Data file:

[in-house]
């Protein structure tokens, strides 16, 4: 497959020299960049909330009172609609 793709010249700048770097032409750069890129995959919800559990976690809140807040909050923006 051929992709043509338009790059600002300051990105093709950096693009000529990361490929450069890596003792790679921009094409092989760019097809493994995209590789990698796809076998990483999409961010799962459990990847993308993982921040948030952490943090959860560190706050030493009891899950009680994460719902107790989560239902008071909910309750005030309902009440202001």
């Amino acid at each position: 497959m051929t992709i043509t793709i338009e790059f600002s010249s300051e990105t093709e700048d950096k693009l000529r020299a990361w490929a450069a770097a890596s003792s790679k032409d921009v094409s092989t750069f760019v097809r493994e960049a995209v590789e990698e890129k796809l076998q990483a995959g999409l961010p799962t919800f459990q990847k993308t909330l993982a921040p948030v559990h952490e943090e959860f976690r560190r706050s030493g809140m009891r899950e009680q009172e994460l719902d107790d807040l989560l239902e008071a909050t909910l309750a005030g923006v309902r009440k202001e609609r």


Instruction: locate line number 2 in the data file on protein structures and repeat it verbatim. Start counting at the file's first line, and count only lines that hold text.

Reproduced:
């Protein structure tokens, strides 16, 4: 497959020299960049909330009172609609 793709010249700048770097032409750069890129995959919800559990976690809140807040909050923006 051929992709043509338009790059600002300051990105093709950096693009000529990361490929450069890596003792790679921009094409092989760019097809493994995209590789990698796809076998990483999409961010799962459990990847993308993982921040948030952490943090959860560190706050030493009891899950009680994460719902107790989560239902008071909910309750005030309902009440202001």